I absolutely love to make things. I always have. I come from a family of makers. Sometimes I have been driven by practical reasons to create when the things I wanted would have been to expensive to buy. I just looked at an item I admired and told myself, "I can can make that!" Over the years I've really come to appreciate my ability to be a maker, especially in a "mass produced" world market. There is a great deal of satisfaction in knowing how things are constructed, if they are well done, and what "some assembly required" actually means.
I make a lot of things - specifically greeting cards that you all know about. But I love to bake cookies, occasionally I sew and sculpt my dolls, and a lot of my free time is spent knitting. Knitting is my "time not wasted" activity. There are always a number of knitting projects in various stages of progress waiting for my interest to return. Almost everyone of them is a gift for someone. My Tuesday night knitting group often discusses the number of hours invested in this sweater or that scarf. It's a constant running joke that we would kill anyone who threw our knitted gift in the wash machine, or even worse - THE DRYER! There are labels that you can purchase to sew in a garment that say that very thing!
Here is an example of what making things looks like!
Inside these baskets is the promise of a winter hat, a baby sweater, afgahn squares, at least three new scarfs and a gift exchangew for my knitting group. I'm going to be bold and tell you that cedar chest is full of more projects.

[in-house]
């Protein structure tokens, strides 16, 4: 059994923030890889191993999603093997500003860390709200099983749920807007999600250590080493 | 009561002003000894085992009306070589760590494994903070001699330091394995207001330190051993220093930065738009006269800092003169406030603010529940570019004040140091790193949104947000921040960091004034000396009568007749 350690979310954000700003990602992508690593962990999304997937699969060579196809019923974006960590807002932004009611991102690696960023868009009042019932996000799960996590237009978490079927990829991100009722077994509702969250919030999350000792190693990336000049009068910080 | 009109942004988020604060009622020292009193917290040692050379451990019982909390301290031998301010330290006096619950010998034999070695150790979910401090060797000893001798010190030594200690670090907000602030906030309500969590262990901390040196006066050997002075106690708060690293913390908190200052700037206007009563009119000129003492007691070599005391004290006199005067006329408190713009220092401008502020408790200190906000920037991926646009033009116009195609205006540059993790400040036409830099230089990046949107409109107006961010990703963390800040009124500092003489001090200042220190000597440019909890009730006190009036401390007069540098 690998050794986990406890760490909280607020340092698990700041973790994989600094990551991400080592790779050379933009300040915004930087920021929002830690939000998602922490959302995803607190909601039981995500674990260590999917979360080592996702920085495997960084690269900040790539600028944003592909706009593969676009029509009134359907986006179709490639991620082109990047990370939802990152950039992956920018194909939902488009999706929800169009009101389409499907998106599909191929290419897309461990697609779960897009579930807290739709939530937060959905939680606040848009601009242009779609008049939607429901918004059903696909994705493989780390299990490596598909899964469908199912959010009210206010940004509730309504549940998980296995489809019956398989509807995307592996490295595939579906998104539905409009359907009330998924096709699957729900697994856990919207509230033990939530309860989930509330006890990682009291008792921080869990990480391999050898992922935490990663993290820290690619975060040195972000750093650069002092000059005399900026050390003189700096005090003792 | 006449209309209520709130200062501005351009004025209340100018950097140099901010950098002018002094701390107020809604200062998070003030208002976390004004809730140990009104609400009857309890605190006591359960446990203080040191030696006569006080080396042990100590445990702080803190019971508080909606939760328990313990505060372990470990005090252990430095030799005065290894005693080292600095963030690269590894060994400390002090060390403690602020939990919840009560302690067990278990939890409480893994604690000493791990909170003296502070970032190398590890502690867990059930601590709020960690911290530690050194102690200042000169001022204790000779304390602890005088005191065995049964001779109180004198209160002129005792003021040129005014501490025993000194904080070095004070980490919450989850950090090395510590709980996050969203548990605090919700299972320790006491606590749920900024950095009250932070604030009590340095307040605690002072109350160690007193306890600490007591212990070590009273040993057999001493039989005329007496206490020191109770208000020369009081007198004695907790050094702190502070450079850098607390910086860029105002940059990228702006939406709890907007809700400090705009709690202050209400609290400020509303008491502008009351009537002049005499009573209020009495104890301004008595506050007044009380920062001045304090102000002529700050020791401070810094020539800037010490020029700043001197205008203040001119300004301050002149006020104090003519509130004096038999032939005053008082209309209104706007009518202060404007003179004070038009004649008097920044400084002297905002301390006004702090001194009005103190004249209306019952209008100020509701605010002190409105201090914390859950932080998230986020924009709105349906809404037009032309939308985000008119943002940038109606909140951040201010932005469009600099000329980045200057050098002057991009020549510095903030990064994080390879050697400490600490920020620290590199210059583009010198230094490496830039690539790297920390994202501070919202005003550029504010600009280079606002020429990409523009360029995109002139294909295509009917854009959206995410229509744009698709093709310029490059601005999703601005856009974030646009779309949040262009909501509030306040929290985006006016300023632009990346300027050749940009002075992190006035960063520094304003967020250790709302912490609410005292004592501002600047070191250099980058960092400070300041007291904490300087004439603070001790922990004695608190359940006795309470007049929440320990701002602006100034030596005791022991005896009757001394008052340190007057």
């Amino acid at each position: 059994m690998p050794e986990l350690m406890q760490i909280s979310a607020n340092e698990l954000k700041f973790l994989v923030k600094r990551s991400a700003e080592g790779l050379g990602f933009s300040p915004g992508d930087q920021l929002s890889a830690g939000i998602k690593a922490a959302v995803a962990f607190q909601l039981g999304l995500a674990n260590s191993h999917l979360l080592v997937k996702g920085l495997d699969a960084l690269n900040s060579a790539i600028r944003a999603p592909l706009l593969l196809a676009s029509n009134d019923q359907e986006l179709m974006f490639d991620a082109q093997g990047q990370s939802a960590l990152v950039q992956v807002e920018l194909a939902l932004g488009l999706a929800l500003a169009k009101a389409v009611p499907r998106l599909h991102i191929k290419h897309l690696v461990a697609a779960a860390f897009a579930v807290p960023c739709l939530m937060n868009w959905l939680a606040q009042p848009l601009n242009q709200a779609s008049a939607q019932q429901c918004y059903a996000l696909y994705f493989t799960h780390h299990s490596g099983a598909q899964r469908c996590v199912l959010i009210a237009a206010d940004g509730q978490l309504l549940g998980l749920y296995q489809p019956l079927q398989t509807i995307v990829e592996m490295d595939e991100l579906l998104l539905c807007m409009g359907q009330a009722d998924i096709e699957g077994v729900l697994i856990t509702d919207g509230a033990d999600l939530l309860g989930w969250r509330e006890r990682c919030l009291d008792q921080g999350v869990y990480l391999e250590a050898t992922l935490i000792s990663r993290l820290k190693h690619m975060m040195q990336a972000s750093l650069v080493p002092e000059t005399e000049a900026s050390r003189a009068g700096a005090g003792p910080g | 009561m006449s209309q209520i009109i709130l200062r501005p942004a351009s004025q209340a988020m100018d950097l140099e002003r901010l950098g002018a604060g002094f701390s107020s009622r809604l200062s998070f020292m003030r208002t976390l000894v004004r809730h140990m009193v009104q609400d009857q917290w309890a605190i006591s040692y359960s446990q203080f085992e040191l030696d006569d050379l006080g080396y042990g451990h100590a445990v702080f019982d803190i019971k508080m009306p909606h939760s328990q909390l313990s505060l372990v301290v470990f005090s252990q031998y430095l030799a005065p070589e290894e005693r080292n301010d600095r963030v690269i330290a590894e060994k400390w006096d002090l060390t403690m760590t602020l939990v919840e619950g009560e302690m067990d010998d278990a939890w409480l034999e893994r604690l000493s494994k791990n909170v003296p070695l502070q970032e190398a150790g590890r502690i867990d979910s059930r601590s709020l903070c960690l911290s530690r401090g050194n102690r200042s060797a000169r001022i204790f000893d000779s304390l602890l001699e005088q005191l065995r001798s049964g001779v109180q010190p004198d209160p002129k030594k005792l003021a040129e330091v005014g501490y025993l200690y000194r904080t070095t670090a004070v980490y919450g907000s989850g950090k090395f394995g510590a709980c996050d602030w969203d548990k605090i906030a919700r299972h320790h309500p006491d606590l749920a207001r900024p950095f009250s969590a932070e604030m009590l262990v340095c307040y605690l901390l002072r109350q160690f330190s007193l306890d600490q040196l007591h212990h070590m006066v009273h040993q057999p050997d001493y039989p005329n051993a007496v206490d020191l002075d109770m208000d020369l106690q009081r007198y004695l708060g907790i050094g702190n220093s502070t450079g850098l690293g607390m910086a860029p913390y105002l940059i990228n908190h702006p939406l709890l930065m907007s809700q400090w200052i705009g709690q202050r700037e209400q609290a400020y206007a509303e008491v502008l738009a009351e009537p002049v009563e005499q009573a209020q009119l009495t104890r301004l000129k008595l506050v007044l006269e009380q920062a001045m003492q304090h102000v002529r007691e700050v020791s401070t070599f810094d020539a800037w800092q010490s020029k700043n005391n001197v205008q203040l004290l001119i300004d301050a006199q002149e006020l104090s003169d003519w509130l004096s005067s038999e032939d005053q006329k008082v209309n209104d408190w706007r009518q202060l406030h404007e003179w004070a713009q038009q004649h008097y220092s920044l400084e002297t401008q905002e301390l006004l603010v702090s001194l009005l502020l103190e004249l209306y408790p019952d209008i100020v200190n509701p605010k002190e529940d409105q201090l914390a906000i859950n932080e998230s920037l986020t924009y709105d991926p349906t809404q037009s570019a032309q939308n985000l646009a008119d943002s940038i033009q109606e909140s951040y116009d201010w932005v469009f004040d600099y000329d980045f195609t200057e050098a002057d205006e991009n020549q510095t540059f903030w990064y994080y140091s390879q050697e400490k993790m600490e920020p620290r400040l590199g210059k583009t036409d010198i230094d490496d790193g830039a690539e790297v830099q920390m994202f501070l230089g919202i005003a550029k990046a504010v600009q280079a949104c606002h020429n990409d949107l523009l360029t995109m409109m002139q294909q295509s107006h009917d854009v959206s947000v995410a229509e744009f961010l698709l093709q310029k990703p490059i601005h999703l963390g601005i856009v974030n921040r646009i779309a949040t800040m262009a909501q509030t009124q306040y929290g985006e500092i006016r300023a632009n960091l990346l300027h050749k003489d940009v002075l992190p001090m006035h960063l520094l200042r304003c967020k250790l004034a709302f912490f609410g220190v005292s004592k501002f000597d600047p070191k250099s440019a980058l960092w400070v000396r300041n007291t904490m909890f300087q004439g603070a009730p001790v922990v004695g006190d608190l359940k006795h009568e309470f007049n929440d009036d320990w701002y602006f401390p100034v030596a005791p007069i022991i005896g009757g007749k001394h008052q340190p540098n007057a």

From the beginning cast on there is so much promise in those first stitches. Of course there is the delight in what the fiber looks like when all that beautiful color is knit. And then there is the complexity of design, not just in the pattern you choose, but in the very idea that you can just make little loops and turn a long strand of fiber into - "Something, Anything!" That's pretty glorious in it's self, but now add in the joy that comes with giving something you created.
As makers, we all know that until the gift is given, the project is not complete.
I know I've shown you this before. It's titled "A Knitty Christmas"
from Left is Uncle Bob, husband John, Aunt Margie and John's mom, Jane - all sporting hand knits from me.
They were funny to see all lined up for a photo but they were worn for many years!
I'm wishing all of you, my friends, a Happy Thanksgiving and a wonderful holiday season!
May all of your hand made treasures be loved and appreciated for many years to come!